KGB: When Warith Deen mainstreamed, he changed the spelling of his last name from the way Elijah Muhammad spelled it, to the more conventional “Mohammed.” But you, Michael Muhammad Knight, still spell it after Elijah Muhammad.

KNIGHT:  Well, he was the correct one. There’s no “O” sound in Arabic.  So when people say "Mohammed." or "Koran," that’s not correct. I think Warith Deen was just trying to distance himself from his father any way he could. But, Warith Deen still has his community in what used to be the Nation of Islam's flagship mosque in New York--Mosque Number 7. It's now a Warith Deen, Sunni, mosque. They named it after Malcolm.

KGB: You converted to Islam after reading Malcolm X.

KNIGHT: When I was 13, I started listening to Public Enemy and that's where I first heard about Malcolm and Elijah Muhammad. When I was 15, I read Malcolm's autobiography. And I was getting into all the white devil stuff. I get that. Just being a white American, I get the white man being the devil.

KGB: What does that mean, in terms of how you see yourself?

KNIGHT: To me, being a devil means what you've inherited.  Like me, I am who I am. I'm in control of my actions. I have free will. But I didn't decide my bloodline. That's something I got handed to me.  And, to be white and American, your bloodline is devil. I have Confederate captains in my ancestry. My dad is all into Hitler. Just from talking to my dad, I'm like, "Yeah, I'm the son of the devil." So, I get that. The best I can do is try to slay that devil that's in my blood.

That's what I get out of the Five Percenters. The Five Percenters are an offshoot of the Nation of Islam. They study the same lessons as the Nation. The difference is that the Five Percenters will “teach the devil.” The Five Percenters will make the devil a righteous man. There's a place in that culture that the Nation of Islam doesn't allow that the Five Percenters will allow to a certain extent.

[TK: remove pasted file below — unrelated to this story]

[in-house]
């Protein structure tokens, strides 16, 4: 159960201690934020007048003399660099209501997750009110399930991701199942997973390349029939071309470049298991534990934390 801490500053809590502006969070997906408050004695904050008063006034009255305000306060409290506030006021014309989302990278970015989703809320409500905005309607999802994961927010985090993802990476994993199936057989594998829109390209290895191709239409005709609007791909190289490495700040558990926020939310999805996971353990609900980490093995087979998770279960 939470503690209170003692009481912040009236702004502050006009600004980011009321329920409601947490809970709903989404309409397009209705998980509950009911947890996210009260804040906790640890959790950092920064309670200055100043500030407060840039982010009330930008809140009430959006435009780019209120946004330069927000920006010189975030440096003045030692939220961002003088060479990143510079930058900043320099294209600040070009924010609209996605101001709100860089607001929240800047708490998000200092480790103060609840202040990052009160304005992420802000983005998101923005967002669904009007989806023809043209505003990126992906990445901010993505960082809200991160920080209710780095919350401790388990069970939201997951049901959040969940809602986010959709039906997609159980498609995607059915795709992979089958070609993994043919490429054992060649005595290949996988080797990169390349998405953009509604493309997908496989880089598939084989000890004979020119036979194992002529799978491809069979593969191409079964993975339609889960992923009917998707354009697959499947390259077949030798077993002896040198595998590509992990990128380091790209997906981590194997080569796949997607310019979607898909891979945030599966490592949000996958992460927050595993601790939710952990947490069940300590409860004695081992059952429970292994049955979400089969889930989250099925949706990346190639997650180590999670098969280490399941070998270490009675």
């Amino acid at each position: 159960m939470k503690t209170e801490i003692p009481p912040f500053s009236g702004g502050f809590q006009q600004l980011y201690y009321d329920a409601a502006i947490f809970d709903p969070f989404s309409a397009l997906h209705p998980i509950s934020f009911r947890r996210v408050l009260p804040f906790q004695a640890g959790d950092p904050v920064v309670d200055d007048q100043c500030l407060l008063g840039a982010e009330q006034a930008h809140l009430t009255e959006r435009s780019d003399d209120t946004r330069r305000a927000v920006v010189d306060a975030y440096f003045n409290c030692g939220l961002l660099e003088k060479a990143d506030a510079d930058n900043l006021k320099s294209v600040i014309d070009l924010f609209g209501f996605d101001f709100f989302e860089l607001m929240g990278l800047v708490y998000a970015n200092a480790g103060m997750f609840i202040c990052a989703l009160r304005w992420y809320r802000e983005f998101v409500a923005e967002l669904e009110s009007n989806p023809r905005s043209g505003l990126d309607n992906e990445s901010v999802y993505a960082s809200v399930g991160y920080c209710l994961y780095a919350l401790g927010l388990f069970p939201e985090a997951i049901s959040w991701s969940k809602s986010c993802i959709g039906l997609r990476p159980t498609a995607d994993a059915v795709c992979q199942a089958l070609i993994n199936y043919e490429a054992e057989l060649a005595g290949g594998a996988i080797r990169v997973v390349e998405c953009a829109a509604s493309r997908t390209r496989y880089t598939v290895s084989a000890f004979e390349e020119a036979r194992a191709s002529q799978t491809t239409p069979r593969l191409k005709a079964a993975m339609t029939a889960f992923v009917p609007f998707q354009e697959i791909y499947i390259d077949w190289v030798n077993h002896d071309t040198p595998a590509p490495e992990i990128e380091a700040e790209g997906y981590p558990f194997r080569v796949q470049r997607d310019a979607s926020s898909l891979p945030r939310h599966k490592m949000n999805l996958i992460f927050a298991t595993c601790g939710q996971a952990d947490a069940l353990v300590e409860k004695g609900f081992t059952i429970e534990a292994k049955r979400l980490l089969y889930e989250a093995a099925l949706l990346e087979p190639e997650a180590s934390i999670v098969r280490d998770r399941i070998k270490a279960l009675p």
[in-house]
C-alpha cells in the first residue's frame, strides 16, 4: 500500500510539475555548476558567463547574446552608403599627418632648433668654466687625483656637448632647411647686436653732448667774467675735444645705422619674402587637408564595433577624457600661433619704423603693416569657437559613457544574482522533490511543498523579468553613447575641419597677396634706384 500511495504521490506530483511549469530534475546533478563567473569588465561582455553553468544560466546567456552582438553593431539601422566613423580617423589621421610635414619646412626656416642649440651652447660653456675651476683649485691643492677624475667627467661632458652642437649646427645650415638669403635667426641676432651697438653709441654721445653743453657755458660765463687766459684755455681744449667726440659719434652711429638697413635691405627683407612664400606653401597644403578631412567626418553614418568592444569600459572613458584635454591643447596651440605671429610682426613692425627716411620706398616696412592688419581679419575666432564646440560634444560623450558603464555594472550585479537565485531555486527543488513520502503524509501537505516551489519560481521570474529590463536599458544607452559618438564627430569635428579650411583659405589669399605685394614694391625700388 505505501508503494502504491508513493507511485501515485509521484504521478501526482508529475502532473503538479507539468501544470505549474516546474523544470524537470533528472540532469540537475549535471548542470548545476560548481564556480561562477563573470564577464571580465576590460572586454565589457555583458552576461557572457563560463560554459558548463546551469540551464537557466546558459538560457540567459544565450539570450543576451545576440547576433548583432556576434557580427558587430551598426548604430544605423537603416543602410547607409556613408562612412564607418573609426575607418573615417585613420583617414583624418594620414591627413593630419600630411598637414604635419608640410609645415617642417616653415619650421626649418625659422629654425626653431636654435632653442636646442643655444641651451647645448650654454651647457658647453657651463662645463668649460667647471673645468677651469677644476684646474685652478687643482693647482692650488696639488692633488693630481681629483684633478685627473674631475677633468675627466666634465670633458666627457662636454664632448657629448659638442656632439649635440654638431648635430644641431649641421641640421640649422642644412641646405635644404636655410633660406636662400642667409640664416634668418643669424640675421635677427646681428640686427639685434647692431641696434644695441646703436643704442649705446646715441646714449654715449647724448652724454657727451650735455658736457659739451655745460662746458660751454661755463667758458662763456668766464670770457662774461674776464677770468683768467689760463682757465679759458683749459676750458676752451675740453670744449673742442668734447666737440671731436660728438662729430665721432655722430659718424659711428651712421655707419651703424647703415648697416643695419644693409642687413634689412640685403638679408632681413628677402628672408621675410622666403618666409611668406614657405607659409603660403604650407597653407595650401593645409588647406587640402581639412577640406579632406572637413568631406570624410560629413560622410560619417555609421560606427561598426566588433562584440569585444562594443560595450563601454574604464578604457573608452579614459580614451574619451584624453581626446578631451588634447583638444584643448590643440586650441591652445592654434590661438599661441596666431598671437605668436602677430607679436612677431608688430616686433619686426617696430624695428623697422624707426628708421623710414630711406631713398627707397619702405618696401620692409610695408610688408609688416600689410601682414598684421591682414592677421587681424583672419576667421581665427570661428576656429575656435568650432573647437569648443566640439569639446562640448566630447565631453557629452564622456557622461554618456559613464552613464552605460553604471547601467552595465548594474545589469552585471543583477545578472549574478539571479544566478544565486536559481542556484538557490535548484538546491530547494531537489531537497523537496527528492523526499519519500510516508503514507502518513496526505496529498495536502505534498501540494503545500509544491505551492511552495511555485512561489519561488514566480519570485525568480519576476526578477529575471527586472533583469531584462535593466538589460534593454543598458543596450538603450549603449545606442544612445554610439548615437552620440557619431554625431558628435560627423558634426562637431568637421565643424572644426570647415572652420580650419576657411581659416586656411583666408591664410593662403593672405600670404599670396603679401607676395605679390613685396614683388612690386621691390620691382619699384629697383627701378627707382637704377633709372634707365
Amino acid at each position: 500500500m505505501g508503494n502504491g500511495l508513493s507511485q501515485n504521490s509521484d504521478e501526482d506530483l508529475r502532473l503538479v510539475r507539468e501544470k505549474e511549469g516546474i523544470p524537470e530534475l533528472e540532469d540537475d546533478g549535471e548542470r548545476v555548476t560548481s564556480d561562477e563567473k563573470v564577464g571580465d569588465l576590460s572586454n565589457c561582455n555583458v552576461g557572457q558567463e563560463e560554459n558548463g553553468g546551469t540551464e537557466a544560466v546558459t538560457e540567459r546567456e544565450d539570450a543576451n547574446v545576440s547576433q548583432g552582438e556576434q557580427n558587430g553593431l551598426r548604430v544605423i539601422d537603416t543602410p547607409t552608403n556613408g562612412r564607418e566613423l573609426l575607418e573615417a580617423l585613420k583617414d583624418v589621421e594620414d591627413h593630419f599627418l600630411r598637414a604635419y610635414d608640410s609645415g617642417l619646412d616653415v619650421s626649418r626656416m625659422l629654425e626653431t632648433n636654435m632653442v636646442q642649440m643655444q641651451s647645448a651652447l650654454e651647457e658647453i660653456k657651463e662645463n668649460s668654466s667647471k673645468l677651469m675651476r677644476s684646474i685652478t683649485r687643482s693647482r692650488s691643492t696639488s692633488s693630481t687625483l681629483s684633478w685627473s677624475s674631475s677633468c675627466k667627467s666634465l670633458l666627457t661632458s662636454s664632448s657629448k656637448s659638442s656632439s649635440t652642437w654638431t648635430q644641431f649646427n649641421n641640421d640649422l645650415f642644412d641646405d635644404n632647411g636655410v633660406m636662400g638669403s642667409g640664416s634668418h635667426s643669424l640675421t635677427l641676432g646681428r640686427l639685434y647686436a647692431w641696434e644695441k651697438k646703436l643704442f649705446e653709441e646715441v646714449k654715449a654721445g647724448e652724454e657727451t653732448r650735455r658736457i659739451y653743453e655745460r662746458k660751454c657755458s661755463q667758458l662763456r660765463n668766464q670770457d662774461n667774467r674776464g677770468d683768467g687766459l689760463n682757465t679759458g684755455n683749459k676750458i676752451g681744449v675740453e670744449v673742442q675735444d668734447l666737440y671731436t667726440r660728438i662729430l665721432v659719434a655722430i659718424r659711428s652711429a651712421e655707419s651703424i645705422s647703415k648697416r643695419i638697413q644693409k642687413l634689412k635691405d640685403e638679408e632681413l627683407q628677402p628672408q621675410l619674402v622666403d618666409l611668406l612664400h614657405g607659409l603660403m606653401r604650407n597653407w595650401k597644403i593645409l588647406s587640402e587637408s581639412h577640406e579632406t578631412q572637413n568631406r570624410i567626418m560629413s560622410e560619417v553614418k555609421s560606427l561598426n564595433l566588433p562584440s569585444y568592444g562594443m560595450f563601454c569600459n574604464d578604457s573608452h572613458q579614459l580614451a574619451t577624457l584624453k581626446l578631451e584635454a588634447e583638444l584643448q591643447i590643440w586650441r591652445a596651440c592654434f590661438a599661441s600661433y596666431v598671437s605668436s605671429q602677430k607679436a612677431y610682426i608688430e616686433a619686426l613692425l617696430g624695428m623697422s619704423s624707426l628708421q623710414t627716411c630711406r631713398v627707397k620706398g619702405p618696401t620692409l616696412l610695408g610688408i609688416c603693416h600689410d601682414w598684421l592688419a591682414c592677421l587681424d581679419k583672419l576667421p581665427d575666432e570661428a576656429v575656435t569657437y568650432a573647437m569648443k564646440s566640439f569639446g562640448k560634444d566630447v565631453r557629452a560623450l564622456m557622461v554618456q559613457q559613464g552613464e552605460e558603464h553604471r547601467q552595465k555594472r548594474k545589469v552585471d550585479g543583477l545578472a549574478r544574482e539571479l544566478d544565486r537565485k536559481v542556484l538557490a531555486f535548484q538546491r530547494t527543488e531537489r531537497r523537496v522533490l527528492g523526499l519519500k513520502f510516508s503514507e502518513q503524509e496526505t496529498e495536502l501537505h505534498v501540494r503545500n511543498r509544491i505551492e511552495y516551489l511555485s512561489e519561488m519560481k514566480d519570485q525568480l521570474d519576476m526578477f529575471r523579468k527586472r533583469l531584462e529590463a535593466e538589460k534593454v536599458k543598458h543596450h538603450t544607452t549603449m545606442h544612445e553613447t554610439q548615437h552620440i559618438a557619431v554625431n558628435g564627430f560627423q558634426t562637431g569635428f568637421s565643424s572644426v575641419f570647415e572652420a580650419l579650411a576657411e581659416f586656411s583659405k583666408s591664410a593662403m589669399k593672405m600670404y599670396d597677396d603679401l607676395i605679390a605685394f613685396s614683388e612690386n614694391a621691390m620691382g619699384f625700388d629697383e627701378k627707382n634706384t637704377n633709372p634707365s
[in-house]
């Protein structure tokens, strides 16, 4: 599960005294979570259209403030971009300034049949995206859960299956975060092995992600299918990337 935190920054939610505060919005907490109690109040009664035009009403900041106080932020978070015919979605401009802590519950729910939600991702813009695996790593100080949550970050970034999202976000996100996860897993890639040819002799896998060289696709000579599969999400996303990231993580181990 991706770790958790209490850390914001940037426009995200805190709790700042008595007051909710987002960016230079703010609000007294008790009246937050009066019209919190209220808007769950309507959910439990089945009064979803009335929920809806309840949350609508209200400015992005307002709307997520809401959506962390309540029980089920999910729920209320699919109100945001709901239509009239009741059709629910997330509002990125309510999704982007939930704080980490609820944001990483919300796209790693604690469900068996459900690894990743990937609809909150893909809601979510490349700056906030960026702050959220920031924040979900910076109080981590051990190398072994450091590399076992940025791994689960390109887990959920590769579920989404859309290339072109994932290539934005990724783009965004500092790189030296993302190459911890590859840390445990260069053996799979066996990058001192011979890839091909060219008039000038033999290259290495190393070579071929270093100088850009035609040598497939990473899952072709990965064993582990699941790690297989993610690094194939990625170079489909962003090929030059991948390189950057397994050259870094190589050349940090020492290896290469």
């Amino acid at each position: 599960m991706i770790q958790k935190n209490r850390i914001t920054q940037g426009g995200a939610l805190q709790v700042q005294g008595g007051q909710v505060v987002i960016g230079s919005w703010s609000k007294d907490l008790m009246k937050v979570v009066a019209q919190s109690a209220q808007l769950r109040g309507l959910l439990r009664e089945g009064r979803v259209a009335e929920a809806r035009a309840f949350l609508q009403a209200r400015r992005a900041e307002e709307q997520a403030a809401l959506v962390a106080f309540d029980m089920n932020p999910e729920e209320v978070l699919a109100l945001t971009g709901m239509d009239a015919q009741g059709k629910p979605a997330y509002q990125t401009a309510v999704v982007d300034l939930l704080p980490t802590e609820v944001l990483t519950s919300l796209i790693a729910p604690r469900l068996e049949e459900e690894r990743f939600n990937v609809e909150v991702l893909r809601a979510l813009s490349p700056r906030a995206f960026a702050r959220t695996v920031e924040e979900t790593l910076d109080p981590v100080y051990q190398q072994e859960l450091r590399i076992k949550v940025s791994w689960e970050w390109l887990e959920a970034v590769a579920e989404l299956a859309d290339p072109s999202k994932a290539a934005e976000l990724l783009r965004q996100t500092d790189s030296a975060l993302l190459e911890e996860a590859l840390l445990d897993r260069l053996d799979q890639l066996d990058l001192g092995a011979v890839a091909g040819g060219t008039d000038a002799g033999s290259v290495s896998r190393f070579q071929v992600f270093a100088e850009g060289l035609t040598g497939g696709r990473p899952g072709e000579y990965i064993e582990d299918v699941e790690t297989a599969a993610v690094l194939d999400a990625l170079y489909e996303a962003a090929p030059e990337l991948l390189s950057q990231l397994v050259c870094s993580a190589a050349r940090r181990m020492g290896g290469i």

KGB: For Caucasians.

KNIGHT: Yeah. Like, there's a white Five Percenter named Azrael who took me under his wing. He must be sixty years old and he's been in this tradition a long time. He named me Azrael Wisdom.  In their culture “wisdom” means number two, so he's naming me "Azrael Two." He's giving me a new lineage, better than the one that I get from my Dad.

KGB: The Five Percenters is heavy on numerology.

KNIGHT: Yeah, that goes back a ways.  If you read The Autobiography of Malcolm X, he's talking about how, when he went to the fight where Ali first won the title, his seat was number 34. And three plus four is seven, and seven is the number of God.  He's building on numbers all through it, saying that seven was his number. It goes back, through the Nation of Islam, through Noble Drew Ali, way back. The Five Percenters are just the tip of the iceberg.

KGB: You come back to numbers a lot in your book.  Is it important to you as well?

KNIGHT: Not in a mystical or superstitious way. For me the numbers kind of shocked my brain into working on things in a different way.

KGB: Like a trigger?

KNIGHT: Yeah. For example, in numerology thirty means "understanding cyphers." The cypher is the circle around your life, your immediate world, your surroundings, and what you're trying to do. If I were about to turn thirty, I would look at what it means for me to have understanding of my cypher. It's just a poetic teaching tool. That's how I look at it.

KGB: When you talk in your book about progressive Islam, you seem to feel like it lacks something.

KNIGHT: I feel like it lacks heart. It had the best intentions in the world, but deep down, progressive Islam--and this isn't speaking of every individual but of what I see when I see the collective--it's not a religious movement. It's a movement of academic-minded people, upper-class people who aren't necessarily religious but they're going to talk about what religion ought to be. It's a bunch of cultural Muslims, maybe with Muslim parents, disillusioned, and here's what they think Islam ought to be.